Expert Insight: Louise Brooks

Insights into the ICO’s ultimatum on cookies from our head of consultancy

Louise Brooks is the head of consultancy at DQM GRC. She started her career in law, became the first compliance officer for Worldwide Fund for Nature, and joined the RSPCA as head of data protection.

Now, she advises organisations on the GDPR [General Data Protection Regulation], the PECR [Privacy and Electronic Communications Regulations] and other data protection laws, helping them fulfil their privacy obligations while continuing to meet their business objectives.

We sat down to chat to Louise about the recent ICO [Information Commissioner’s Office] statement giving the UK’s top websites just 30 days to make sure they comply with cookie laws. If they don’t, the Commissioner has threatened enforcement action.


So, the ICO recently released a statement that some describe as ‘getting tough’ on cookies. What do you make of that statement?

Well, obviously, as the regulator, the ICO’s job is to enforce the law. So when it addressed cookies at this year’s DPPC [Data Protection Practitioners’ Conference], by way of a few senior members of staff mentioning that organisations are demonstrating a “worrying” lack of compliance in meeting the ICO’s expectations around “fair and balanced choice” for people when it comes to cookies, I felt a bit sceptical.

The thing is, the ICO has been taking a relaxed form of GDPR ‘enforcement’ recently by issuing reprimands – 35 of them in the past year, to be exact – instead of more formal enforcement action, like issuing monetary penalty notices. In contrast, in that same period, it issued only one GDPR fine, and that was for a really serious breach by TikTok, involving children’s data.

I really do feel that the best way for a regulator to enforce a law is to issue fines or monetary penalty notices for non-compliance, but that’s not what the ICO has been doing, particularly when compared to its EU-based peers. These reprimands might have reputational consequences if the media picked it up, but otherwise do very little in my view.

However, this recent ICO statement is different, and very interesting. In effect, it’s an ultimatum. So when the 30 days are up, what will happen to those organisations still not compliant? Will the ICO stick to reprimands, or start issuing fines? That’s something we don’t know yet, naturally, but I’ll be watching intently.

You mention GDPR fines. What about PECR ones?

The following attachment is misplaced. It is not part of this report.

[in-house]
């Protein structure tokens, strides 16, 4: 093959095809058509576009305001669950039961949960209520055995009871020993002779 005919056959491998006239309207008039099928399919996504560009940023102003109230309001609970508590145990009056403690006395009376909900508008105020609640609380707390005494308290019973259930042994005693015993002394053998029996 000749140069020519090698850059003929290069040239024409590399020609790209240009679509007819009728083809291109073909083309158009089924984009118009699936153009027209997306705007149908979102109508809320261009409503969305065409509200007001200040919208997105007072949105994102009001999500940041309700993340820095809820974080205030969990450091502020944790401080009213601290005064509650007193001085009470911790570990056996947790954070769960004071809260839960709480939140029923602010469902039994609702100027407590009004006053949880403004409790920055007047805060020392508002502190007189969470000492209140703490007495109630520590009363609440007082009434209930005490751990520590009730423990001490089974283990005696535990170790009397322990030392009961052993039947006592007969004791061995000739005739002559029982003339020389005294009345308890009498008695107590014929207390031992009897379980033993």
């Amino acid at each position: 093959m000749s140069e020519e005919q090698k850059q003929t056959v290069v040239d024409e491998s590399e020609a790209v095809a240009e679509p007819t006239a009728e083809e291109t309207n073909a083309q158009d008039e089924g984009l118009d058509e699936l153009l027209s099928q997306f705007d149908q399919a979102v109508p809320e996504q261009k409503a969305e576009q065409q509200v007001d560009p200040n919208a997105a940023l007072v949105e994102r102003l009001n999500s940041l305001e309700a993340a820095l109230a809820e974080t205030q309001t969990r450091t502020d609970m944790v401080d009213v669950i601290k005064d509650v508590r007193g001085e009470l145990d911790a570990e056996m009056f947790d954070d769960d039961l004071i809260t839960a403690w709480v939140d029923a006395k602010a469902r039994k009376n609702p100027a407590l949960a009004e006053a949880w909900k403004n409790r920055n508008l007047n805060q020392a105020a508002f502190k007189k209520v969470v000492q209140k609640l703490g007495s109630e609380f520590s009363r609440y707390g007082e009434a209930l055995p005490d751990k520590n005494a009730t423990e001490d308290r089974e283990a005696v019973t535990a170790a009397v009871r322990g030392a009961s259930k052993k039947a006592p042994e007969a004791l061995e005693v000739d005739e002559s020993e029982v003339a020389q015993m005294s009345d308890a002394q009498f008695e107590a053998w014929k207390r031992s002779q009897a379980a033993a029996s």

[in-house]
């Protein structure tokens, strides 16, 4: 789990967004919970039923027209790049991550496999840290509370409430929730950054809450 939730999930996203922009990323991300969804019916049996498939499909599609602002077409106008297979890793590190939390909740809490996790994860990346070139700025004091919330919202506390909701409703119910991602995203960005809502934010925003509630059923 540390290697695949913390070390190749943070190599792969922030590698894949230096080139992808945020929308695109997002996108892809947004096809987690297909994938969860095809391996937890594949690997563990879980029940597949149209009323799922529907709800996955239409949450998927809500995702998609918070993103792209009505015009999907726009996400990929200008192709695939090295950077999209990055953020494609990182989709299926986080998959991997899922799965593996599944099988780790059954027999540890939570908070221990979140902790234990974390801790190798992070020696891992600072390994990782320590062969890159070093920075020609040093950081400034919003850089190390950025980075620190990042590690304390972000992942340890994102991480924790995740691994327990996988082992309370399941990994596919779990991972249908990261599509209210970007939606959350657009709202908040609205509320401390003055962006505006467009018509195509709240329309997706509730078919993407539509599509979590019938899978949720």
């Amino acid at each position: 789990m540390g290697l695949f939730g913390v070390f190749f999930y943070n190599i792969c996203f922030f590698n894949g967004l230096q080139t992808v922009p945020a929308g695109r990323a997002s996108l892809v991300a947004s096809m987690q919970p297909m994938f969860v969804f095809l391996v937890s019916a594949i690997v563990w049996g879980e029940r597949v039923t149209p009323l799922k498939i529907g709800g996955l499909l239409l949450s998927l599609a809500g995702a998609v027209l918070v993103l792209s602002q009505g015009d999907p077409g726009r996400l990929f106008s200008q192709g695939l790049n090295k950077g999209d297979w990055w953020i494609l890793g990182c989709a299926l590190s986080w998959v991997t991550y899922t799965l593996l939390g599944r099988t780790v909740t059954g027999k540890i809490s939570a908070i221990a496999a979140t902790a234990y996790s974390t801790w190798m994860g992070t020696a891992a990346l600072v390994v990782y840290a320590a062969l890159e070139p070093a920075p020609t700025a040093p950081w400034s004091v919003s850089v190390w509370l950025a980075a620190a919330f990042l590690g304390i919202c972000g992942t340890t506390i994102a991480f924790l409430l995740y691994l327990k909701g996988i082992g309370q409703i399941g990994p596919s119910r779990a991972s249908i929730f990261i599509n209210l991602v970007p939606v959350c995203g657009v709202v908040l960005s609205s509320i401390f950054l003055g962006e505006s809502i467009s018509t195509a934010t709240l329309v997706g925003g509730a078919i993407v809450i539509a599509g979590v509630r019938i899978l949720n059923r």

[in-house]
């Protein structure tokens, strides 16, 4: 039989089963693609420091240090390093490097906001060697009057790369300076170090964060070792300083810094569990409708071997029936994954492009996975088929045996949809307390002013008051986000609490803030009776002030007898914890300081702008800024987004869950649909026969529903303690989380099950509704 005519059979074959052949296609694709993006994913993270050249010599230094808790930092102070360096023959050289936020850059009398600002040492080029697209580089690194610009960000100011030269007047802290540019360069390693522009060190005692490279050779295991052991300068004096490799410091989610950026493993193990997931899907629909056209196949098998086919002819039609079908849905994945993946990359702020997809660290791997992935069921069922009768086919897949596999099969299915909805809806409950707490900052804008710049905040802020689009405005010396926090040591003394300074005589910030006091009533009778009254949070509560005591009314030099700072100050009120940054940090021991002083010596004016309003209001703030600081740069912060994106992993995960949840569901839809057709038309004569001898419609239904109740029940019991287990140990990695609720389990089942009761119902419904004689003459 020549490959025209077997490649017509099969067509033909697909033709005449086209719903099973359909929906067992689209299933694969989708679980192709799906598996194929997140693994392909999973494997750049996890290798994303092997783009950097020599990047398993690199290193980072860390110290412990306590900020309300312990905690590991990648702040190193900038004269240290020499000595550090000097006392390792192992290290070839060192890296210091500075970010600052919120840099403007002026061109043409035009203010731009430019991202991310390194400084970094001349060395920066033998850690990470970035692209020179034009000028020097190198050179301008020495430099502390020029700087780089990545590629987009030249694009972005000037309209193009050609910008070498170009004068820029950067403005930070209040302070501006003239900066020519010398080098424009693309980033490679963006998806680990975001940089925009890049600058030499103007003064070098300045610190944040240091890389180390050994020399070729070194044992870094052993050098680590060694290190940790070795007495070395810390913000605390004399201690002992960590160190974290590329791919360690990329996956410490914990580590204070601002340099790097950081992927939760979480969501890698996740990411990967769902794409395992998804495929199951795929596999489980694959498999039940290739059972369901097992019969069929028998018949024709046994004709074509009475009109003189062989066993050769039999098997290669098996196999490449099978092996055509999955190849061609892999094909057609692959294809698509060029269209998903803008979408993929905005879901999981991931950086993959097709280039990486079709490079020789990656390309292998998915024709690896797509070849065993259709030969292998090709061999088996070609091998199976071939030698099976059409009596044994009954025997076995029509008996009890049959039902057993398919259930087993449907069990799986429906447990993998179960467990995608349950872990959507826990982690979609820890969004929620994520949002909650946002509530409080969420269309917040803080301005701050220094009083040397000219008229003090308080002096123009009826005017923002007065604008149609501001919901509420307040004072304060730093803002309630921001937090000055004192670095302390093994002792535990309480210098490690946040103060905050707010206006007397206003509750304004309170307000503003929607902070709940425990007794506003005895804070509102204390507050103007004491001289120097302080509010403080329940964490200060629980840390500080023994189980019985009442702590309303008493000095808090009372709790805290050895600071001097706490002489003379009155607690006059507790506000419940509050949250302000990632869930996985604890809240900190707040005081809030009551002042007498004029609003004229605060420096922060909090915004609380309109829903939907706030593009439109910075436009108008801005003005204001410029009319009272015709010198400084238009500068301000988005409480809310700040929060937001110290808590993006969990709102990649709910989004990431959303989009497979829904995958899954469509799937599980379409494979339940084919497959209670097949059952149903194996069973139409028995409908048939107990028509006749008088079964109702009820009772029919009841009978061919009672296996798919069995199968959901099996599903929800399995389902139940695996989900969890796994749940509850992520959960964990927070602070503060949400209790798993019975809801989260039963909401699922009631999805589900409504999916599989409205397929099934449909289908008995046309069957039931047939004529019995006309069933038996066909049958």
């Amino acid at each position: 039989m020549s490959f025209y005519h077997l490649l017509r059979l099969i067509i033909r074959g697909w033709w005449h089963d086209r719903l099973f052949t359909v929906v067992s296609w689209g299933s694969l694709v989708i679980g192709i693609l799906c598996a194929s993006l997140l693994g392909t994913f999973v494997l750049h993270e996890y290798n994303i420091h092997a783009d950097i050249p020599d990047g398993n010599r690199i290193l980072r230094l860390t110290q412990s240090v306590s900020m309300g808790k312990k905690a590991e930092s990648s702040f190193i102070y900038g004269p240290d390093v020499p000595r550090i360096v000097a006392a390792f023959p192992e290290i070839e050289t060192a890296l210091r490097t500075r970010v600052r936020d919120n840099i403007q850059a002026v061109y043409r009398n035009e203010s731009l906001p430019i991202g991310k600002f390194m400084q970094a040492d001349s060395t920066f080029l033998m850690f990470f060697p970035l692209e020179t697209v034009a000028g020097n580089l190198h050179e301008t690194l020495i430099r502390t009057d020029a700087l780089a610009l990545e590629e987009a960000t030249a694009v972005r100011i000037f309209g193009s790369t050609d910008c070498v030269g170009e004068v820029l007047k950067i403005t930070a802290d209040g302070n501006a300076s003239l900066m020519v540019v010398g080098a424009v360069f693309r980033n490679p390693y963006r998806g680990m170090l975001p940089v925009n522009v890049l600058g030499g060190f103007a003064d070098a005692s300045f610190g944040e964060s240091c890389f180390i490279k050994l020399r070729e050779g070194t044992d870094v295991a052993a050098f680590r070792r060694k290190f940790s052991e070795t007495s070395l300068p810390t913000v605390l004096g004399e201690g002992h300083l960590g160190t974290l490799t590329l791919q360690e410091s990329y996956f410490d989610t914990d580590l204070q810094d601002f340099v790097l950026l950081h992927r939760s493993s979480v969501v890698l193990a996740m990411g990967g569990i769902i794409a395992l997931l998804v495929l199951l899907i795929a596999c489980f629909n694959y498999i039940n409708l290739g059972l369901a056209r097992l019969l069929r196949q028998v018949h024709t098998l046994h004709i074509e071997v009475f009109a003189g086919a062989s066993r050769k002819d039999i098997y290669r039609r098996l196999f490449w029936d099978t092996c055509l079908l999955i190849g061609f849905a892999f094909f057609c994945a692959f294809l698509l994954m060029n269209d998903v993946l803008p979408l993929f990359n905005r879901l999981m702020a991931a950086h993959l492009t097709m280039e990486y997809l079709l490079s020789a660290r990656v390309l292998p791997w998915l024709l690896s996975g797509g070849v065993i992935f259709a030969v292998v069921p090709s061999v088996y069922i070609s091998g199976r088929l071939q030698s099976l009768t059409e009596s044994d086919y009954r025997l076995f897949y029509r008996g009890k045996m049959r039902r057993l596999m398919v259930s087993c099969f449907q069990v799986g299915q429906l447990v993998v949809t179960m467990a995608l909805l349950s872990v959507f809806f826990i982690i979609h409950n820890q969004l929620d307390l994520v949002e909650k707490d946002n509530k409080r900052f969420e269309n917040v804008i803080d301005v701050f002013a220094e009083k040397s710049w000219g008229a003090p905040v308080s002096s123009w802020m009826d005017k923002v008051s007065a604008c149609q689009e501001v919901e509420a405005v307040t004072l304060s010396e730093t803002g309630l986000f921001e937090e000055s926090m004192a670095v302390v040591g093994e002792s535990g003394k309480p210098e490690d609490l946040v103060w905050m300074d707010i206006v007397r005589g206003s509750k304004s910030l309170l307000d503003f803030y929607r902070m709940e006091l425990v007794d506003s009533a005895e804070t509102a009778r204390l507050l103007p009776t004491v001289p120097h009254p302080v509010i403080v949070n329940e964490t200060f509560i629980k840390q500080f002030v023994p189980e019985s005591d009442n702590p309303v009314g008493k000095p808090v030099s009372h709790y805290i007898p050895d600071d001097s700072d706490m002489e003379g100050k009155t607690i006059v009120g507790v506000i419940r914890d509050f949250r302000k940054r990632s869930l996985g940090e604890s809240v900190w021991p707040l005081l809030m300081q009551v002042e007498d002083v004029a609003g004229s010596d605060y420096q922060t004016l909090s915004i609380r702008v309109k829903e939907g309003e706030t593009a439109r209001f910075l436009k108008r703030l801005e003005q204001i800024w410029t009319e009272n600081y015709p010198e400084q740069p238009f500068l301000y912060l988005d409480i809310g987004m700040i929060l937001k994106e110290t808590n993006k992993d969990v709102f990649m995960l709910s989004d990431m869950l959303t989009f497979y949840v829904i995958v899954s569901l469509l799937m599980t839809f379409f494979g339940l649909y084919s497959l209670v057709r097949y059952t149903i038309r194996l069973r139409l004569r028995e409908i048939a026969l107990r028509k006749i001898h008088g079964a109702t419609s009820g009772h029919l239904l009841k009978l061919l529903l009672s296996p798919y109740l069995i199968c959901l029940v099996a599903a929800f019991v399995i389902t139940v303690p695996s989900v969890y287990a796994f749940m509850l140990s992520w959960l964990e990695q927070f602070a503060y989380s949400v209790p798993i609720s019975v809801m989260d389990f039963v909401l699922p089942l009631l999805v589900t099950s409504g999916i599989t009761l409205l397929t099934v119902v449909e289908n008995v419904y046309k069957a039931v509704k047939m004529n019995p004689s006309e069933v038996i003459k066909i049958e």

Historically, the ICO has been very, very good at fining for PECR breaches. We analysed those fines from the past 12 months in a blog last week, looking into things like the sectors targeted and the level of the fines.

However, all those fines were in the marketing arena – specifically, around unsolicited direct marketing, so things like sending marketing communications without consent. Not around cookies.

To me, that made the ICO statement/ultimatum even more interesting, because as far as I can see, the ICO has never really regulated much in this area. It has issued its PECR guide, but that’s pretty much where it stopped.

If the ICO does start issuing fines, do you think they’d be big enough to deter organisations from non-compliance?

It’ll depend on the organisation, but they may not be. Particularly not if the organisation’s business is data.

To give you an example, I was working with an organisation recently, conducting a GDPR gap analysis. At the time, that organisation was being investigated by the ICO for PECR breaches. But the potential fine my client was looking at was a drop in the ocean in relation to its annual turnover. So that fine won’t stop its business activity, though it did make that organisation rethink how to go about that activity.

Also, the organisation has challenged the fine, so it remains to be seen whether it’ll end up paying it, and if so, what the final level of that fine will be. And it’s really common to challenge fines. Organisations know that they can challenge any fine, so that’s precisely what they do – and I also think that it’s quite rare for any monetary penalty notice to remain unchanged.

To give you another example, a consultant colleague was recently conducting a GDPR gap analysis and cookie audit for a household retail name. That organisation told us that it knows that its cookie practices aren’t compliant, but it’s waiting for a bigger retailer to be fined first. Or to make the changes first. Until then, the organisation is happy to bear the risk, because it’s more important to that client to get the analytics data it’s collecting – which it isn’t obtaining consent for – than to be compliant.

Do you have more experiences with clients you can share?

Sure! One client that I’m working closely with at the moment internally classes its Google Analytics activities as ‘strictly necessary’.

Legally, of course, they’re not ‘strictly necessary’. But this organisation absolutely has to have this information due to its reporting obligations to its funders. So that’s an example of a business that has assessed those risks and concluded that it literally can’t function without that information. It simply needs that data, that evidence, to present to its funders if it is to retain their backing, without which the organisation simply wouldn’t exist.